I am terrible with names. It’s embarrassing to have a whole conversation with someone while running through the mental Rolodex. I was at a networking event and ran into a woman who looked familiar, but I couldn’t quite place her. I just knew that I knew her, but was drawing a blank. She connected the dots for me. We belonged to the same gym and went to a lot of the same classes, but had never really met. I’m so much more social when I’m not drenched with sweat and breathing like Darth Vader.
Her name was Linda Nimmo, and it turned out we had a lot in common. We’d both left high-stress corporate careers. I was trying to forge a writing career, she was building a new business. But we had a lot more in common than that. We’d both spent time on the educational support hamster wheel.
In these days of larger class sizes and performance-based testing, teachers don’t always have the resources to support a child who has a screwdriver in a hammer world. I had been there. Linda had been there too, and she and her friend and neighbor Jamie Finch were doing something about it.
Finding a child service provider, from afterschool programs, to learning resources, to pediatric specialists, is like looking for a needle in…a huge pile of needles. It’s even more confusing and intimidating if your child has a learning disability. There are tutoring programs, independent tutors, testing and evaluation experts, and alternative learning methods. There are camps and specialized schools and non-profit organizations that provide resources for parents. How do you know which combination might work for your child?
You ask another parent.
It really shouldn’t be this hard to find someone you trust with your child. There is a ton of information–unfortunately it’s all distributed. Each parent has their own set of experiences, good and bad, but it’s locked inside the confines of their own social circle. What parents needed, Jamie and Linda decided, was a place that captured all of that information in one place so parents could explore a broader range of choices and feel better about those they pursue. Since it didn’t exist, Jamie and Linda created it, and launched Kidwx.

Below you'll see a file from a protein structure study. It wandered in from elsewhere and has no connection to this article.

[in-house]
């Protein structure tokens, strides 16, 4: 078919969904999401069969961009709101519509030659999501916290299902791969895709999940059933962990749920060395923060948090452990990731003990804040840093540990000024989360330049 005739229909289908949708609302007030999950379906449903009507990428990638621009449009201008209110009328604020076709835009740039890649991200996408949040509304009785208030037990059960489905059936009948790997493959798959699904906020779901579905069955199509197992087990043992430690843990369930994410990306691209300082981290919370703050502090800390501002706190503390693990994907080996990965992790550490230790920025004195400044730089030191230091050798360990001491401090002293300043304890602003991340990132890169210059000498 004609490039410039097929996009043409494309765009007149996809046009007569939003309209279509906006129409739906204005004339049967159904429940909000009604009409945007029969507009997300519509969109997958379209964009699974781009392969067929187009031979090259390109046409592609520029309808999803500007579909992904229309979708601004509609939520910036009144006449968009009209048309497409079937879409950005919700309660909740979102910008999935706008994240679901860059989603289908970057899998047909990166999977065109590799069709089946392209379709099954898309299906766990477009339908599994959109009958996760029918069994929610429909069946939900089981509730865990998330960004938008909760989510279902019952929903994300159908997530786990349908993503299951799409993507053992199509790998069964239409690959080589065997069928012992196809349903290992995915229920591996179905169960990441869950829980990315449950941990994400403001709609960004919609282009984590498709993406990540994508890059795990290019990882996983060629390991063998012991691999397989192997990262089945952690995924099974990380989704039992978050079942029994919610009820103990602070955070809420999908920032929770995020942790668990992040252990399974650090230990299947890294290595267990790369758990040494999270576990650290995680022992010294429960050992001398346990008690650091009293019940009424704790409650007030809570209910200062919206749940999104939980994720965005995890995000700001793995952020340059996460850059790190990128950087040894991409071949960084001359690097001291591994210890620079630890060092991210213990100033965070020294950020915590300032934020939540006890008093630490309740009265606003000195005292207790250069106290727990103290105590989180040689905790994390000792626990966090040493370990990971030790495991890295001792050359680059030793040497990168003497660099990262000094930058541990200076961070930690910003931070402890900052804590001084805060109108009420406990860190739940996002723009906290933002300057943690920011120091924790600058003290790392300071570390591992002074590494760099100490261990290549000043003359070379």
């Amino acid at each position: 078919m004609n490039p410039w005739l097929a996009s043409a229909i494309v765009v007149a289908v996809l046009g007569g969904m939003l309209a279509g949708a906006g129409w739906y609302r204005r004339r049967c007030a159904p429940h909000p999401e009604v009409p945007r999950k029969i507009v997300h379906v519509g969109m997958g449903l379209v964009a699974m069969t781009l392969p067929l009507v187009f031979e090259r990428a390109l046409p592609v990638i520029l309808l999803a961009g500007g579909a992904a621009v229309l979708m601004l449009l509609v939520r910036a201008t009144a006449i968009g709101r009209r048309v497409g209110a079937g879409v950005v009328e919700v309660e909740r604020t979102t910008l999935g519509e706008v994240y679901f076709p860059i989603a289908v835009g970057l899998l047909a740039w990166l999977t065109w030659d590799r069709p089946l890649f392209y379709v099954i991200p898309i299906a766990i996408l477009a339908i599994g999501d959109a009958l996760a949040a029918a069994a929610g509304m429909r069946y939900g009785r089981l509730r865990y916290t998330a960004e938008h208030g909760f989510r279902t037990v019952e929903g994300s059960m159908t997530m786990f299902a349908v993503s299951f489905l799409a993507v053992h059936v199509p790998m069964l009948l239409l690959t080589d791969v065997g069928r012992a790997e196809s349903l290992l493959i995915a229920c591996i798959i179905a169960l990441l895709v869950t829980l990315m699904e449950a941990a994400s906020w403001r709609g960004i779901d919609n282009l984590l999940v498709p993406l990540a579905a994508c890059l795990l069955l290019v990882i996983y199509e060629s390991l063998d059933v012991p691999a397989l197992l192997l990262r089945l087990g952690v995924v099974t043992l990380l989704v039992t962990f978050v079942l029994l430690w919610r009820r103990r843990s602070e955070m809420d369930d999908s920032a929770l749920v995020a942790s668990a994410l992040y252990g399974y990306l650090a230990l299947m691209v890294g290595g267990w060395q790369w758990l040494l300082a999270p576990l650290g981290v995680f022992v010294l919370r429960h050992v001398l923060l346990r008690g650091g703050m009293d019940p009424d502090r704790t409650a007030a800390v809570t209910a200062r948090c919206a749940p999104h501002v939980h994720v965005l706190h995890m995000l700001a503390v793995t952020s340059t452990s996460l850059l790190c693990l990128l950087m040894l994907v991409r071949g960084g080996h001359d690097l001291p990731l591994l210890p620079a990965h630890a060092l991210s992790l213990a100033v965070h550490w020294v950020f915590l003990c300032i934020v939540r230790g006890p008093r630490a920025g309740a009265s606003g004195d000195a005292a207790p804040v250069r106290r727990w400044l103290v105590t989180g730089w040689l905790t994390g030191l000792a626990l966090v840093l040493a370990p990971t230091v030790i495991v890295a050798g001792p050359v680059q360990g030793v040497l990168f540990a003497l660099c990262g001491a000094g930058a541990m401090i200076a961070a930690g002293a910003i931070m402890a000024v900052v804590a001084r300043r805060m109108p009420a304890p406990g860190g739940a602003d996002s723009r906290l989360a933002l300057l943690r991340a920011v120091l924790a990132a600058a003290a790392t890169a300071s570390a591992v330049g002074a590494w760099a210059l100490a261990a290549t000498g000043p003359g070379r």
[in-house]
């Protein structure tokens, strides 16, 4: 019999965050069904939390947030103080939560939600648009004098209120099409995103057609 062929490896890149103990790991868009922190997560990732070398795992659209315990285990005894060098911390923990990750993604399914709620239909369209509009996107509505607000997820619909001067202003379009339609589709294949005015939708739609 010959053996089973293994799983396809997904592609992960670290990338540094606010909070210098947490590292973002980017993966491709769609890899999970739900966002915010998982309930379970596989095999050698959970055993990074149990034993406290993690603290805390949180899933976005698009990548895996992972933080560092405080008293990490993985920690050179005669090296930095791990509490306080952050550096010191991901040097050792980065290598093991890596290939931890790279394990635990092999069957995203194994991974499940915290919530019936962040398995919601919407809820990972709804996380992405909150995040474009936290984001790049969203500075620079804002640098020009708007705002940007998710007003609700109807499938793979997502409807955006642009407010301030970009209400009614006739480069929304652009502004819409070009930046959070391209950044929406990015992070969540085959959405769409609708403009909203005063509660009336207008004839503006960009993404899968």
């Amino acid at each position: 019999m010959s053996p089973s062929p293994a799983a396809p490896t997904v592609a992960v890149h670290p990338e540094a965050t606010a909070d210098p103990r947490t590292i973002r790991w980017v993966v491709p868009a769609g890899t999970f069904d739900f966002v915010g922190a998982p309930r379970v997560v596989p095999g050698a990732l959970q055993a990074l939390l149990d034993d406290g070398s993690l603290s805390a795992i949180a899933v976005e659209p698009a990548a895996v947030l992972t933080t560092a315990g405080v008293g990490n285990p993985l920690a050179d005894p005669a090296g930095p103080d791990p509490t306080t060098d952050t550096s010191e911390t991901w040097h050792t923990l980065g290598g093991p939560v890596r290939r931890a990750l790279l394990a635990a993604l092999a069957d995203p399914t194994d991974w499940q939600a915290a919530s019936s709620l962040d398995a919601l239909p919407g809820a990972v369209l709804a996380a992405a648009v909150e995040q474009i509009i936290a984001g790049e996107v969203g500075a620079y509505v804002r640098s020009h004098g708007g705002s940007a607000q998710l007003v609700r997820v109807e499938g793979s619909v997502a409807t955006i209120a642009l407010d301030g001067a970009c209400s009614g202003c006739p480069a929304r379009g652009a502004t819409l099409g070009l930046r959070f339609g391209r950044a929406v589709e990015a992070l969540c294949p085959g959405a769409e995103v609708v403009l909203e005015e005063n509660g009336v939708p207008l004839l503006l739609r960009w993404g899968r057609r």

Kidwx is an information portal where parents can read and provide reviews of child service providers. It’s sort of like an Angie’s List for parents. A subscriber can get information on educational services, remediation and tutoring, enrichment, extracurricular activities, health and wellness providers and support groups and organizations, all reviewed by other members.
“There’s no better advertising than a parent’s heartfelt review,” says Jamie. Kidwx accepts no advertising dollars from service providers. Businesses can subscribe and see reviews so they can address any complaints, but can’t post or edit reviews. Kidwx doesn’t filter reviews, either, so parents get to hear both positive and negative experiences. “That’s the one piece we wouldn’t give up,” Linda said, despite the challenges it posed. “We wanted to stay true to that vision.”
Their passion for this business is heartfelt and rooted in helping children. Linda and Jamie both know how difficult it can be to find the right match for your child. You can spend a small fortune and still not find what you need. When you do find it, it can be a game changer. “We’ve had reviews where a parent has said (this service provider) changed my child’s life.” What rocks more than that?
The women who created it.
Check it out Kidwx here, and meet two women who rock, just like all of you.
Words by J. B. Everett